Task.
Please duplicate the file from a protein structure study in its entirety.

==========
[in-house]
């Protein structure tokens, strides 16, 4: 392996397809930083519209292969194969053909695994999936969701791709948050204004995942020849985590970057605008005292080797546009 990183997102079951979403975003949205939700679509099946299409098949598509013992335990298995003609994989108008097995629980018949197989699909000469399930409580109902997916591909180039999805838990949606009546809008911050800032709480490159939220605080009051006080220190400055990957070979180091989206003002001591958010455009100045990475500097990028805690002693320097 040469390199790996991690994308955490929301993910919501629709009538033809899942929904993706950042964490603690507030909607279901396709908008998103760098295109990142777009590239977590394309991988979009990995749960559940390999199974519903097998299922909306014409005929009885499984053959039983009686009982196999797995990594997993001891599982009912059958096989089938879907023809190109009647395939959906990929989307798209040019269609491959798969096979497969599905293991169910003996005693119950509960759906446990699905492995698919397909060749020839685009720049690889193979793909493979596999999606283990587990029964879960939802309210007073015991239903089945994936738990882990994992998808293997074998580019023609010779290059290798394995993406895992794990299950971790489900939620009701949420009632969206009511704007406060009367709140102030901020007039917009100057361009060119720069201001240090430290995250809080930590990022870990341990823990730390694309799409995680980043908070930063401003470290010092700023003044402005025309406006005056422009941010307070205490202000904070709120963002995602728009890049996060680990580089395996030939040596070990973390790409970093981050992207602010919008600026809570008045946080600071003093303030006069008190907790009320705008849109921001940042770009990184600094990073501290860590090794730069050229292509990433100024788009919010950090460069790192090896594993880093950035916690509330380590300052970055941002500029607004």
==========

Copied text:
[in-house]
């Protein structure tokens, strides 16, 4: 392996397809930083519209292969194969053909695994999936969701791709948050204004995942020849985590970057605008005292080797546009 990183997102079951979403975003949205939700679509099946299409098949598509013992335990298995003609994989108008097995629980018949197989699909000469399930409580109902997916591909180039999805838990949606009546809008911050800032709480490159939220605080009051006080220190400055990957070979180091989206003002001591958010455009100045990475500097990028805690002693320097 040469390199790996991690994308955490929301993910919501629709009538033809899942929904993706950042964490603690507030909607279901396709908008998103760098295109990142777009590239977590394309991988979009990995749960559940390999199974519903097998299922909306014409005929009885499984053959039983009686009982196999797995990594997993001891599982009912059958096989089938879907023809190109009647395939959906990929989307798209040019269609491959798969096979497969599905293991169910003996005693119950509960759906446990699905492995698919397909060749020839685009720049690889193979793909493979596999999606283990587990029964879960939802309210007073015991239903089945994936738990882990994992998808293997074998580019023609010779290059290798394995993406895992794990299950971790489900939620009701949420009632969206009511704007406060009367709140102030901020007039917009100057361009060119720069201001240090430290995250809080930590990022870990341990823990730390694309799409995680980043908070930063401003470290010092700023003044402005025309406006005056422009941010307070205490202000904070709120963002995602728009890049996060680990580089395996030939040596070990973390790409970093981050992207602010919008600026809570008045946080600071003093303030006069008190907790009320705008849109921001940042770009990184600094990073501290860590090794730069050229292509990433100024788009919010950090460069790192090896594993880093950035916690509330380590300052970055941002500029607004």